under arrest, fired two warning shots at the victim’s feet, and then tried to disarm the victim using his blackjack - all to no avail. The victim continued to advance toward the subject and when he threw the knife at the subject, the subject fired the fatal shot that struck the victim in the chest. Wallace stated that the knife hit him on the side of the head before traveling about 50 feet and falling to the ground.

 

     On June 27, 1964, County Judge J.B. Murphy held a preliminary hearing and then ruled that the subject was not guilty of manslaughter. In his opinion, Murphy outlined the subject’s statement as summarized above.[1]

 

     XXXXXX, who testified at the Murphy hearing and was the sole living witness to the shooting, was interviewed by the FBI and stated that the victim did not curse or brandish a knife. The victim took some time in complying with orders to pull his hands out of his pockets, but when he did, he raised them in surrender and was immediately shot. XXXXX denied that the subject fired any warning shots. Moreover, XXXXX opined that Constable Fleming, who grew up in the area, should have been able to easily recognize the victim and known that he was not the state penitentiary escapee.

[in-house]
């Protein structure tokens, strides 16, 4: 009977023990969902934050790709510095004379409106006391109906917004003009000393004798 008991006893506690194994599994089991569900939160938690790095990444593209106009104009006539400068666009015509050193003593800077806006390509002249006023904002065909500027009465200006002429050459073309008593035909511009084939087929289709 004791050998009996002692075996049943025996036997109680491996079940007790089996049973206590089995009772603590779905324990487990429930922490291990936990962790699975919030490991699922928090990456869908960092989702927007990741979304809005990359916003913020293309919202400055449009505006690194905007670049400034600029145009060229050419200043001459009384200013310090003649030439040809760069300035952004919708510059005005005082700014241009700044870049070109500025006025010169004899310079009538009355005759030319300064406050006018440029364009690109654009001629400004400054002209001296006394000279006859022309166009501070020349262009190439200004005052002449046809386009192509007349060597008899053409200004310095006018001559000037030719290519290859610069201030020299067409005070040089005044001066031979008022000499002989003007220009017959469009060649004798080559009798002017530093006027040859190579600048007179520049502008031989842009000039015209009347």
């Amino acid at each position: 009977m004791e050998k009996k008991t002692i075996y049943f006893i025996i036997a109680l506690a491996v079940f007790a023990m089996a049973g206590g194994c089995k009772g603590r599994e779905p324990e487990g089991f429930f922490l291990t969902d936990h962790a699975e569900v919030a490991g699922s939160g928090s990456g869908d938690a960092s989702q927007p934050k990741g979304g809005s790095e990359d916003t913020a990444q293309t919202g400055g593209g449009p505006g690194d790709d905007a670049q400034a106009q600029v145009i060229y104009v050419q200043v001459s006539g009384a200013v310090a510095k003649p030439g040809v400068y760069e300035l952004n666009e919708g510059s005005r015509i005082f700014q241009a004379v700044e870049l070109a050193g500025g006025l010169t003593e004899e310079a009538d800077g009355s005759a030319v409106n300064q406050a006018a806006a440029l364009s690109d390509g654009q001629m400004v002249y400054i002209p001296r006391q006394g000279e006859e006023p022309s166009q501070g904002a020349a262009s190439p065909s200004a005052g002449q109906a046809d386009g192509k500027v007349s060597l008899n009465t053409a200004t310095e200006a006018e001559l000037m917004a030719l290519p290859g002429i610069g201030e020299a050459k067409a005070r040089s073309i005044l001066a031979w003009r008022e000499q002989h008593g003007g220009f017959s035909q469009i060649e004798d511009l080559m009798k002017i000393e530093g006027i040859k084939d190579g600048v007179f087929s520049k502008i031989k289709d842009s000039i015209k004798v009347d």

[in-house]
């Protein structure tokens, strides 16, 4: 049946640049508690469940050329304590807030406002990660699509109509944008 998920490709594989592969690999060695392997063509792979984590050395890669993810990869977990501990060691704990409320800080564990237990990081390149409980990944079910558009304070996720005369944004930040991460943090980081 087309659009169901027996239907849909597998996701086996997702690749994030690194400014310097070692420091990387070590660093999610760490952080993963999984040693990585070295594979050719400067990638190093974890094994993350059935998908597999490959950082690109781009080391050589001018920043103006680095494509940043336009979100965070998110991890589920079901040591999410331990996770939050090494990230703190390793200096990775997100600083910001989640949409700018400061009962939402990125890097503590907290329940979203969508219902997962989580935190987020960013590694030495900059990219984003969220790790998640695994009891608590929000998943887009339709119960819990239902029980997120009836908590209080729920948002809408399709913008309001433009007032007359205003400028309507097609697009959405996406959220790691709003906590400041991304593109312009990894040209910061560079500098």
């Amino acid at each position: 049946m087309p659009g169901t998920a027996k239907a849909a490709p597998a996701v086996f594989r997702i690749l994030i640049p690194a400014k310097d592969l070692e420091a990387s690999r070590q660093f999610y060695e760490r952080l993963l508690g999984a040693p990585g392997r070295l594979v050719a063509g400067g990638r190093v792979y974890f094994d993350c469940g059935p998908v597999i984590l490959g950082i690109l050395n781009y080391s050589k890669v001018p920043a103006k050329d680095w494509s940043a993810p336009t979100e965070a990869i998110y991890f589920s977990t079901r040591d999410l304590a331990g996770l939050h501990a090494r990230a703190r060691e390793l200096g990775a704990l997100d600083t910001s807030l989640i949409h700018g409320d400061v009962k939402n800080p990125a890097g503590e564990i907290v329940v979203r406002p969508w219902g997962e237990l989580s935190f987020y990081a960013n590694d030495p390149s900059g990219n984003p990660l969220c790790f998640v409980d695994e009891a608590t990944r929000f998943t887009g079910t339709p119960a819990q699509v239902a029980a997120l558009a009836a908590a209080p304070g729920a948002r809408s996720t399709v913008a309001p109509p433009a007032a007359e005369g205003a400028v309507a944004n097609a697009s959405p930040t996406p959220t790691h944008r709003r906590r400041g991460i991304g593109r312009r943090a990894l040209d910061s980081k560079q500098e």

The subject died on April 4, 2007.

 

Federal Review

 

     In the fall of 2008, the Federal Bureau of Investigation (FBI) initiated a review of the circumstances surrounding the victim’s death, pursuant to the Department of Justice’s “Cold Case” initiative and the “Emmett Till Unsolved Civil Rights Crime Act of 2007,” which charges the Department of Justice to investigate “violations of criminal civil rights statutes . . . result[ing] in death” that “occurred not later than December 31, 1969.” The FBI interviewed XXXXXXX, the sole living witness to the shooting, and XXXXXX, a friend of the XXXXXXX. The FBI also contacted various Mississippi law enforcement and government officials; conducted searches of the Mississippi Department of Archives and History (MDAH), FBI records, the Sunflower County Library, and the internet for relevant references and media articles; and sent letters to both the Southern Poverty Law Center (SPLC) and the NAACP requesting information.